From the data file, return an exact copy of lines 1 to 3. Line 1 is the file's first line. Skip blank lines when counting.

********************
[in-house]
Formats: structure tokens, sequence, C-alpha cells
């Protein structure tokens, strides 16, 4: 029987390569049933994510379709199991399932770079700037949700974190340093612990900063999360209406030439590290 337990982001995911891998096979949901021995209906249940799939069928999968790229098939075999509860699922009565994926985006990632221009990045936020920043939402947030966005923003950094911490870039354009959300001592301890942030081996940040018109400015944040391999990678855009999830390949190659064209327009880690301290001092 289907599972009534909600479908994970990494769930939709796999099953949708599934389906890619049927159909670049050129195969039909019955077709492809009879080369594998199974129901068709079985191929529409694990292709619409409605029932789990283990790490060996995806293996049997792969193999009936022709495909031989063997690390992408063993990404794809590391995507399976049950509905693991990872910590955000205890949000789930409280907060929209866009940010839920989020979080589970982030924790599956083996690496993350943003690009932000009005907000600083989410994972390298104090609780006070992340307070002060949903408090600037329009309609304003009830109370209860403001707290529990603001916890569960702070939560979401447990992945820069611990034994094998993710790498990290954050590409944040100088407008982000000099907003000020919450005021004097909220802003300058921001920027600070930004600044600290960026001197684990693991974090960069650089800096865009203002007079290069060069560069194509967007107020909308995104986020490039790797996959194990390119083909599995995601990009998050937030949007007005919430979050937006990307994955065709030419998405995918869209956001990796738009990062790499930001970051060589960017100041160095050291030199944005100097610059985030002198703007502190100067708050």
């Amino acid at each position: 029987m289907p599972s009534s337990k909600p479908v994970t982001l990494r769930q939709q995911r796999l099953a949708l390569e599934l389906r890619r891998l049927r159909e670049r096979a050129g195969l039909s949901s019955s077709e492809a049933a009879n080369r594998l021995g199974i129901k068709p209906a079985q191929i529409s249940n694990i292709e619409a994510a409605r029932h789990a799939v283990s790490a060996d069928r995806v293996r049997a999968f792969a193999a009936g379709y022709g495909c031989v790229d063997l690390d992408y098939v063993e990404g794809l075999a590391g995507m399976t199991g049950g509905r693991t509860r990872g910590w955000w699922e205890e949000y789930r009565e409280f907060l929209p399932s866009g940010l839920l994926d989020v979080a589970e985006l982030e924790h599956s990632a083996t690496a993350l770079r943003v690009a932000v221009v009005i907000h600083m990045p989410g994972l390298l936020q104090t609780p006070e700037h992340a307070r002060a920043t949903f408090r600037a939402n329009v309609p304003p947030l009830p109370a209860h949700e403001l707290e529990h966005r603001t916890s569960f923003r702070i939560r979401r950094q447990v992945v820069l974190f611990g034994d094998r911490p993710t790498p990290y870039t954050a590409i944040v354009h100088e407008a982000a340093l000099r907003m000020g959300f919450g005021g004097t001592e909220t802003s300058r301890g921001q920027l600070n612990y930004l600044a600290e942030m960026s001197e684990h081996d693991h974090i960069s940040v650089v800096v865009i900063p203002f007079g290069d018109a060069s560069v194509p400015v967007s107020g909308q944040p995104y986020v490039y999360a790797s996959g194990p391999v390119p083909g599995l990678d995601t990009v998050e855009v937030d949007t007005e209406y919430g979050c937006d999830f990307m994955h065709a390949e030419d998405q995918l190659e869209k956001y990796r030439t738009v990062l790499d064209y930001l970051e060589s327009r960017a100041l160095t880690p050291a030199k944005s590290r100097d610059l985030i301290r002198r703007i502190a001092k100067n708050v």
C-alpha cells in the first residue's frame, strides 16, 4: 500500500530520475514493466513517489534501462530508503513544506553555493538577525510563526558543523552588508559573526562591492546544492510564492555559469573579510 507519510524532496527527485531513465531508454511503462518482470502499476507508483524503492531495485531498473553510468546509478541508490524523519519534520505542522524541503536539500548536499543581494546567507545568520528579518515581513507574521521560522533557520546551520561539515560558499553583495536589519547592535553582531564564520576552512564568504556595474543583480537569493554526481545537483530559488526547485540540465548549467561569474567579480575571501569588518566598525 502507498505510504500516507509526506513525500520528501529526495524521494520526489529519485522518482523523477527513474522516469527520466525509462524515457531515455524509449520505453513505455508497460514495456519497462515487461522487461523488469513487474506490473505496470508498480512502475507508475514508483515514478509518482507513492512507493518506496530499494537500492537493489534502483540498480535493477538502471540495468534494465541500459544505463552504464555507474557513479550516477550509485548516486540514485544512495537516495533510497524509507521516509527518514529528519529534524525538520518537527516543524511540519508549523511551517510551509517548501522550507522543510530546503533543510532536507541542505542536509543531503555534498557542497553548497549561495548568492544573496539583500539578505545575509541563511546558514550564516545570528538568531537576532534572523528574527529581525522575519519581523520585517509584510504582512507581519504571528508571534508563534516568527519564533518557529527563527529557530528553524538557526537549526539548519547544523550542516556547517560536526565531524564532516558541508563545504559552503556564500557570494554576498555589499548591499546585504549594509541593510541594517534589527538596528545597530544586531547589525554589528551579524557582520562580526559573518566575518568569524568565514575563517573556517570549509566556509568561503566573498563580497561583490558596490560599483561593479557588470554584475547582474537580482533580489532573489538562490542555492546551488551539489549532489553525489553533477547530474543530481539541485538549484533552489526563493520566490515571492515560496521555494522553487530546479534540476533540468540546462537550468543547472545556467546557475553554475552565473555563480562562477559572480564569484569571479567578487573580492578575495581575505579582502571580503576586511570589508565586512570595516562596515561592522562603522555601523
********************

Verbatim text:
[in-house]
Formats: structure tokens, sequence, C-alpha cells
């Protein structure tokens, strides 16, 4: 029987390569049933994510379709199991399932770079700037949700974190340093612990900063999360209406030439590290 337990982001995911891998096979949901021995209906249940799939069928999968790229098939075999509860699922009565994926985006990632221009990045936020920043939402947030966005923003950094911490870039354009959300001592301890942030081996940040018109400015944040391999990678855009999830390949190659064209327009880690301290001092 289907599972009534909600479908994970990494769930939709796999099953949708599934389906890619049927159909670049050129195969039909019955077709492809009879080369594998199974129901068709079985191929529409694990292709619409409605029932789990283990790490060996995806293996049997792969193999009936022709495909031989063997690390992408063993990404794809590391995507399976049950509905693991990872910590955000205890949000789930409280907060929209866009940010839920989020979080589970982030924790599956083996690496993350943003690009932000009005907000600083989410994972390298104090609780006070992340307070002060949903408090600037329009309609304003009830109370209860403001707290529990603001916890569960702070939560979401447990992945820069611990034994094998993710790498990290954050590409944040100088407008982000000099907003000020919450005021004097909220802003300058921001920027600070930004600044600290960026001197684990693991974090960069650089800096865009203002007079290069060069560069194509967007107020909308995104986020490039790797996959194990390119083909599995995601990009998050937030949007007005919430979050937006990307994955065709030419998405995918869209956001990796738009990062790499930001970051060589960017100041160095050291030199944005100097610059985030002198703007502190100067708050």